Gender-specific aspects in primary and secondary prevention of cardiovascular disease

G. Mercuro, M. Deidda, A. Bina, E. Manconi, G. M C Rosano

Research output: Contribution to journalArticlepeer-review


Gender differences in biological substrates of disease determine different clinical manifestations of CV disease with importantimplications for prevention, diagnosis and therapy in the two sexes.In women, the activity of sex hormones reduces the influence of CV risk factors during the reproductive age, and delays the onset ofCHD of 2 decades compared to men. However, women as men suffer from CV events, and in women mortality from all CV causes andhave a greater than the sum of the others 7 causes of death together. Women are more likely than men to die of a first myocardial infarctiona probability of developing heart failure or a second infarction than their male counterparts. The levels of lipid components vary in different ages of life and in the two genders. TC and LDL increase in men between 35 and 50years of age. On the contrary LDL levels do not change significantly in fertile women in which they have a lower predictive value forCHD than in men, HDL levels are higher in premenopausal women than in men of the same all age and their role in predicting CHD isconsiderably higher in women. High triglycerides and Lp(a) are more important as a risk factor in women than in men.Because of the greater incidence of cardiovascular diseases in men until the early 80s, information about the importance of risk factorsassociated with an increased risk of cardiovascular events has been gathered mainly in men and transferred to women. Most studies onlipid-lowering therapy did not have the adequate statistical power to show significant reductions in CV events in women. Regarding theindications for use of statins in daily practice, current data suggest that in secondary prevention statins are equally effective in both genderswhile in primary prevention the CV benefits from lipid-lowering therapy in women are less clear than in men and therefore shouldbe used according to the degree of risk calculated from the available score systems.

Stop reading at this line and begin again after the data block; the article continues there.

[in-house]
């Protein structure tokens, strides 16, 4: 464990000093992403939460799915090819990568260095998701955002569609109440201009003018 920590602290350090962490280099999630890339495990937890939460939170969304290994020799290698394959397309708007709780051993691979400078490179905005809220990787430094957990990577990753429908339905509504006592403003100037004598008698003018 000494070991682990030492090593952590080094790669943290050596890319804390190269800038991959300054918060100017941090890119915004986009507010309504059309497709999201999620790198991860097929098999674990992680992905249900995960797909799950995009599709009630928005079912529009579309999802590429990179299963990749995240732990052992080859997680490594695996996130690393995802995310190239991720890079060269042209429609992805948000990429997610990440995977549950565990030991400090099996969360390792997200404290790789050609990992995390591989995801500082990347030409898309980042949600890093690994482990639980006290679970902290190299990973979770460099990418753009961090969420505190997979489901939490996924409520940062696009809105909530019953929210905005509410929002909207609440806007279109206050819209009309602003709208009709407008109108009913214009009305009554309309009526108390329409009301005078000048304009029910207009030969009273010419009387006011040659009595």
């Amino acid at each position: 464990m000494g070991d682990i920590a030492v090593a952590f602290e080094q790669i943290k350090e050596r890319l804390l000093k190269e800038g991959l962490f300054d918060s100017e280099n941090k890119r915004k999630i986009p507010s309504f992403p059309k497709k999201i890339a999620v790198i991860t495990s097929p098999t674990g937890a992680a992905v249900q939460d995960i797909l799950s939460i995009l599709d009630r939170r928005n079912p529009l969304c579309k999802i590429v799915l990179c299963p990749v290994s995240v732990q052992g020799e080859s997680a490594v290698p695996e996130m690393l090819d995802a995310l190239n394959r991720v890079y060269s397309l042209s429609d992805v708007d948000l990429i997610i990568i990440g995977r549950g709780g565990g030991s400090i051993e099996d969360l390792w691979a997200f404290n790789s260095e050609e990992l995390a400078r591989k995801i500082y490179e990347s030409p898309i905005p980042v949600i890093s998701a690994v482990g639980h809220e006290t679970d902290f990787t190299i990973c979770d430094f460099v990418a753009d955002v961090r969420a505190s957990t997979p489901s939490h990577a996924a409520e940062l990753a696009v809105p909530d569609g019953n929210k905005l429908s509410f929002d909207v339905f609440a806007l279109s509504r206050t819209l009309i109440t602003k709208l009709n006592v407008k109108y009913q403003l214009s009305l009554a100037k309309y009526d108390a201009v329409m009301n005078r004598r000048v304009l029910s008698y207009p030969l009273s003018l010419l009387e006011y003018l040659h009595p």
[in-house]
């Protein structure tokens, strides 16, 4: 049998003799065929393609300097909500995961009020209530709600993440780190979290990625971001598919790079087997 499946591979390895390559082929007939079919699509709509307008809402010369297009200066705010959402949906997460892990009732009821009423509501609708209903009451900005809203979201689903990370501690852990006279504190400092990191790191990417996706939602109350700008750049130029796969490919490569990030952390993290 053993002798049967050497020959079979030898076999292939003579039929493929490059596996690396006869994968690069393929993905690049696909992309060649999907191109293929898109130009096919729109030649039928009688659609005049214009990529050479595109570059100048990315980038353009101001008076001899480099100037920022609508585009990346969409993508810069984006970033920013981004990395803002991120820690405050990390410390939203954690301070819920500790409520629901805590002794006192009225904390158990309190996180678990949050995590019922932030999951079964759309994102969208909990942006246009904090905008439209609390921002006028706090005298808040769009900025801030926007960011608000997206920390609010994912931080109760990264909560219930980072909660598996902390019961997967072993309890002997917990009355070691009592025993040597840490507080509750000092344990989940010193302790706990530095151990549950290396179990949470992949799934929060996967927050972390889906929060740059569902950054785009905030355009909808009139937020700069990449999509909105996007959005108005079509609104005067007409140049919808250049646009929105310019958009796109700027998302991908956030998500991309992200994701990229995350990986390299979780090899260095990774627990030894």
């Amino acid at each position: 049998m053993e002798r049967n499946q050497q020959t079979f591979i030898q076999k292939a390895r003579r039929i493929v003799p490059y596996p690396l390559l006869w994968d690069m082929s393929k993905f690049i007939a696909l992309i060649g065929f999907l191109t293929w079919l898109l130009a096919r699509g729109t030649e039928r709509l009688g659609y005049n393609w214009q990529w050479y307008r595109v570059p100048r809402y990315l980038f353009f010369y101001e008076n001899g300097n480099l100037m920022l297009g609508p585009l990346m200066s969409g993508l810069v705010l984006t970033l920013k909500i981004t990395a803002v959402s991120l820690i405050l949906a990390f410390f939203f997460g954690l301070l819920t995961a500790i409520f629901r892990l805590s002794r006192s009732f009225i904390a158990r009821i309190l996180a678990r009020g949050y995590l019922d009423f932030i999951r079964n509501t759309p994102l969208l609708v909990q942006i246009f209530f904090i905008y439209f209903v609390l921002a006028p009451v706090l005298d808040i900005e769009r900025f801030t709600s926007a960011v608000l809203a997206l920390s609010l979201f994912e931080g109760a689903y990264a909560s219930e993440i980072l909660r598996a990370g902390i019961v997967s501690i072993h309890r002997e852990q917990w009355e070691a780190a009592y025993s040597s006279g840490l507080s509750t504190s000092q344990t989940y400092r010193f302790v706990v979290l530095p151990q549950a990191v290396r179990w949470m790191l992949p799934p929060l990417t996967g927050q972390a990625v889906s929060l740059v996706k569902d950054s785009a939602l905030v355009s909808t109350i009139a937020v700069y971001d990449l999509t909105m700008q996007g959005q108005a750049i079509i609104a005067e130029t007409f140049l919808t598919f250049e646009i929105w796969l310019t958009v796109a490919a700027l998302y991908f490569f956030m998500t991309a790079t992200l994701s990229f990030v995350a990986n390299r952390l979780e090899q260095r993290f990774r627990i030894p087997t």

Original languageEnglish
Pages (from-to)1082-1089
Number of pages8
JournalCurrent Pharmaceutical Design
Issue number11
Publication statusPublished - 2011


  • Dyslipidemia
  • Gender
  • Primary and secondary prevention

ASJC Scopus subject areas

  • Drug Discovery
  • Pharmacology


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